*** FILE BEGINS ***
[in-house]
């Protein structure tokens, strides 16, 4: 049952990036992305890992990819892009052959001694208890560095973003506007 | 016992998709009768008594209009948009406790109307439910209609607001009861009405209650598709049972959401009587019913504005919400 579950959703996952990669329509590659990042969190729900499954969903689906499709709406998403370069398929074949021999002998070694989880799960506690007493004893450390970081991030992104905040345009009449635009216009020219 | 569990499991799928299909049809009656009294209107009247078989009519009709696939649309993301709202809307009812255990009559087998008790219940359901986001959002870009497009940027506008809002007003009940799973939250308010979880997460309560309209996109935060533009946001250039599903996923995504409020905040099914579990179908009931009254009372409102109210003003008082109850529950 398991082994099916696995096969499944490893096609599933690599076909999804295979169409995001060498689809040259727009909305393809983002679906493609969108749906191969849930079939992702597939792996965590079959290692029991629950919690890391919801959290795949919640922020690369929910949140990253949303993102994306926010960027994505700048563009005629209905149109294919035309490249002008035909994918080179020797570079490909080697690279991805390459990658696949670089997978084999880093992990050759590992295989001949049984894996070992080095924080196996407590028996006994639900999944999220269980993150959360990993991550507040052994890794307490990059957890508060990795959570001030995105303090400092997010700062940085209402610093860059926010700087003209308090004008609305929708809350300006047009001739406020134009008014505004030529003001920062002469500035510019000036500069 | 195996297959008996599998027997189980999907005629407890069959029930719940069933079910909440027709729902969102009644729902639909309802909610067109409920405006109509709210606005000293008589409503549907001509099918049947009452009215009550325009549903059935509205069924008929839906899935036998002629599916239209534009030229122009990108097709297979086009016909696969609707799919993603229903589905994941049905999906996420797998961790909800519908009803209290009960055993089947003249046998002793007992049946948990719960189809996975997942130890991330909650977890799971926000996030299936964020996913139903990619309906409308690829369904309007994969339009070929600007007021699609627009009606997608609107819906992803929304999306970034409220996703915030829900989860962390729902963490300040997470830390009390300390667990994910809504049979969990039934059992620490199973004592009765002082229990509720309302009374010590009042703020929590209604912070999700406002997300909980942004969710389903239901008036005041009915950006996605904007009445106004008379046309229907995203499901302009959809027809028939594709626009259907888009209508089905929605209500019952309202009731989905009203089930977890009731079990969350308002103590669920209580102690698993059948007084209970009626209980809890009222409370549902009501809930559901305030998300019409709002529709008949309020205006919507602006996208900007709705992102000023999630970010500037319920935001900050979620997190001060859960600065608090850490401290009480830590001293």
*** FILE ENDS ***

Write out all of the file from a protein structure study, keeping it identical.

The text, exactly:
[in-house]
């Protein structure tokens, strides 16, 4: 049952990036992305890992990819892009052959001694208890560095973003506007 | 016992998709009768008594209009948009406790109307439910209609607001009861009405209650598709049972959401009587019913504005919400 579950959703996952990669329509590659990042969190729900499954969903689906499709709406998403370069398929074949021999002998070694989880799960506690007493004893450390970081991030992104905040345009009449635009216009020219 | 569990499991799928299909049809009656009294209107009247078989009519009709696939649309993301709202809307009812255990009559087998008790219940359901986001959002870009497009940027506008809002007003009940799973939250308010979880997460309560309209996109935060533009946001250039599903996923995504409020905040099914579990179908009931009254009372409102109210003003008082109850529950 398991082994099916696995096969499944490893096609599933690599076909999804295979169409995001060498689809040259727009909305393809983002679906493609969108749906191969849930079939992702597939792996965590079959290692029991629950919690890391919801959290795949919640922020690369929910949140990253949303993102994306926010960027994505700048563009005629209905149109294919035309490249002008035909994918080179020797570079490909080697690279991805390459990658696949670089997978084999880093992990050759590992295989001949049984894996070992080095924080196996407590028996006994639900999944999220269980993150959360990993991550507040052994890794307490990059957890508060990795959570001030995105303090400092997010700062940085209402610093860059926010700087003209308090004008609305929708809350300006047009001739406020134009008014505004030529003001920062002469500035510019000036500069 | 195996297959008996599998027997189980999907005629407890069959029930719940069933079910909440027709729902969102009644729902639909309802909610067109409920405006109509709210606005000293008589409503549907001509099918049947009452009215009550325009549903059935509205069924008929839906899935036998002629599916239209534009030229122009990108097709297979086009016909696969609707799919993603229903589905994941049905999906996420797998961790909800519908009803209290009960055993089947003249046998002793007992049946948990719960189809996975997942130890991330909650977890799971926000996030299936964020996913139903990619309906409308690829369904309007994969339009070929600007007021699609627009009606997608609107819906992803929304999306970034409220996703915030829900989860962390729902963490300040997470830390009390300390667990994910809504049979969990039934059992620490199973004592009765002082229990509720309302009374010590009042703020929590209604912070999700406002997300909980942004969710389903239901008036005041009915950006996605904007009445106004008379046309229907995203499901302009959809027809028939594709626009259907888009209508089905929605209500019952309202009731989905009203089930977890009731079990969350308002103590669920209580102690698993059948007084209970009626209980809890009222409370549902009501809930559901305030998300019409709002529709008949309020205006919507602006996208900007709705992102000023999630970010500037319920935001900050979620997190001060859960600065608090850490401290009480830590001293």